Approx. one hour west of Brisbane, the Ipswich region has over 550 public parks and conservation reserves. These parks contain a network of maintained trails through landscaped parklands, native bushland, through valleys and over mountain ridges to entice hikers and mountain bikers from beginners to hardcore thrillseekers. Here’s our guide to some of the most interesting biking and hiking trails around Ipswich by FIONA HARPER
Flinders-Goolman Conservation Estate
The Flinders-Goolman Conservation Estate has a range of trails for walkers, mountain bikers and horse riders at Hardings Paddock and Flinders Plum. Trails range from leisurely 560m long strolls to a moderately challenging 19km walk which takes approx. six hours to complete. There’s an easy 2.4km return walk from Hardings Paddock along the Rocky Knoll Lookout trail which weaves through eucalypt forests and offers picturesque views of valleys and peaks from the Scenic Rim to Moreton Bay islands.
Popular with bird-watchers and nature-lovers, the conservation estate supports extensive forests and rugged volcanic peaks including Flinders Peak, Mt Blaine, Mt Goolman and Mt Catherine. The area is an important wildlife refuge and is home to diverse species of birds, mammals, reptiles and amphibians and hundreds of native plants.
Castle Hill Blackstone Reserve
Castle Hill Blackstone Reserve is considered a walking and riding museum with its culture-rich mining heritage linked by over 13km of trails ranging from 300m to 1.1km. With over 15 IMBA-rated mountain bike trails rated from easy to difficult, Castle Hill caters to all levels of mountain bikers. This iconic biking destination is best known for its technical single track routes which can challenge the most experienced riders.
Walking trails vary from 750m to 1.5km and are signposted to take walkers on a historic walk through back to the 19th century when coal mining was prolific. Hand-dug mine shafts and tunnels and remnants of the famed Castle and underground coal fires provide a glimpse into Blackstone’s fascinating history.
Blackstone is sacred to traditional owners, the Yagara People, and the area has many sacred sites which reach back tens of thousands of years. Some of these sacred sites include quarry sites, traditional food resources, story places, camp sites, fighting grounds, ceremonial sites, bora rings and women’s business sites which remain important to traditional owners and are to be respected.
White Rock – Spring Mountain Conservation Estate
The walking and mountain biking trails of White Rock – Spring Mountain Conservation Estate vary in length from an easy 200m to a more challenging 19km round-trip trail. In between is a 6.5km (allow approx. 3 hours) return trip to the base of White Rock. All trails are multi-use for walkers, mountain bikers and horse riders.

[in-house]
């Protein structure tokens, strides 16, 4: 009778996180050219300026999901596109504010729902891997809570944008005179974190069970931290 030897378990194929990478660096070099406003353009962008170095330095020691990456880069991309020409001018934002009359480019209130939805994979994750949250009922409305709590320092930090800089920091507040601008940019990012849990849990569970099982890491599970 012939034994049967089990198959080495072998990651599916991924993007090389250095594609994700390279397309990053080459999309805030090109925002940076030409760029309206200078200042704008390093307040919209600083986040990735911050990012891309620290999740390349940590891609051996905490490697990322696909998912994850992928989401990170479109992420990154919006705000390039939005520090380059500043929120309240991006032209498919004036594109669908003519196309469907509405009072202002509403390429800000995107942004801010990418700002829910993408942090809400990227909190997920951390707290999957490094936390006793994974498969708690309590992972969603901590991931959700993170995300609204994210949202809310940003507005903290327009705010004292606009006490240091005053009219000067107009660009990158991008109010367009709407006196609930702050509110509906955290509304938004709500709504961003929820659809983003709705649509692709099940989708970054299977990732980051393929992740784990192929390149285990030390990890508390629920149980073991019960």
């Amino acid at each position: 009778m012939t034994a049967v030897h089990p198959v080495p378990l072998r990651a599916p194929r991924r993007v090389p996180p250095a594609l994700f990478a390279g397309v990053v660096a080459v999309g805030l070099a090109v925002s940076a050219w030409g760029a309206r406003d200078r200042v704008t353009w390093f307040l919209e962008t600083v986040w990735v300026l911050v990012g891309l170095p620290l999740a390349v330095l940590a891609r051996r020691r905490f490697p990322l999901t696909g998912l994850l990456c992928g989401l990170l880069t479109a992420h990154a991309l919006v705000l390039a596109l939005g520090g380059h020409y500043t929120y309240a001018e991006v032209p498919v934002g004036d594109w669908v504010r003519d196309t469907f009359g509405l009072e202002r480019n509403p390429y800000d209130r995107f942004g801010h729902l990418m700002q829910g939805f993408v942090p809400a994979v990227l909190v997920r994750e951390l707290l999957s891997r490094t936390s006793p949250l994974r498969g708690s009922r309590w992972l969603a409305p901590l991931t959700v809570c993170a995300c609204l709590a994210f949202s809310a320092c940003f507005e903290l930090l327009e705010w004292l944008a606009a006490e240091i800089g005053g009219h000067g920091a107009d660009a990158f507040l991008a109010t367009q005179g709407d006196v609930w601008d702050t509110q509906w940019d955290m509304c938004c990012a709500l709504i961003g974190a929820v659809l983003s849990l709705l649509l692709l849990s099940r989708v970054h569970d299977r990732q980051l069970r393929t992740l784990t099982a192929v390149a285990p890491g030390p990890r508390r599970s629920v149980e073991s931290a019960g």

The park features distinctive sculptured rock outcrops, forested ridges, escarpments dropping down into valleys and is inhabited by abundant native Australian wildlife. Within the park are unique ecosystems and species associated with weathered remnants of sandstone ridges and bluffs. Over 600 plant species and 150 animal species have been identified. Some are listed as threatened or endangered such as the powerful owl, peregrine falcon and the plunkett mallee which is featured as the Council’s floral emblem.
Purga Nature Reserve
The highlights of Purga Nature Reserve include the largest protected area of endangered Swamp Tea-Tree forest in the world. Savour the chance to view grazing wallabies and flowering orchids amongst elegant, weeping foliage. Keep a look out for resident koalas too while walking along the raised boardwalks. Trails are rated easy and are no longer than 500m, with the reserve a short drive from downtown Ipswich.
Denmark Hill Conservation Estate
Denmark Hill has a selection of easy walking trails up to 1km in length making it a perfect destination for families with young children or walkers that are short on time but still want to enjoy nature trails. The highlight is stunning views of Ipswich city and surrounding countryside on the Denmark Hill Water Tower circuit (approx. 20 mins). On a clear day the Brisbane city skyline is also visible.
The conservation estates was established as a reserve in the 1880’s and has a rich history linked to the discovery of fossils along with 19th century coal mining activity. Triassic Park offers the opportunity to explore replicas of fossils found in the area. Short walks around the pond are good for bird watching and learning more about the park’s mining history.
Haig Street Quarry Reserve
The Haig Street Quarry Reserve is a suburban oasis providing splendid views of Cunninghams Gap, the Great Dividing Range, Teviot Range and the striking Flinders Peak. Popular with bird watchers thanks to an abundant water supply, Haig Street Quarry is ideal for families with its easy to moderate walking trails no longer than 1km. The Bearded Dragon Circuit is approx. 800m long (approx. 20 mins) and winds its way gently up to the water tower. Keep an eye out for birds on the Willy Wagtail Circuit as it weaves its way forest along the shore of Quarry Pond.
Plane spotters won’t find a better location to watch planes taking off and landing at Amberley RAAF Base, while flower lovers will adore the impressive wildflower displays during Spring.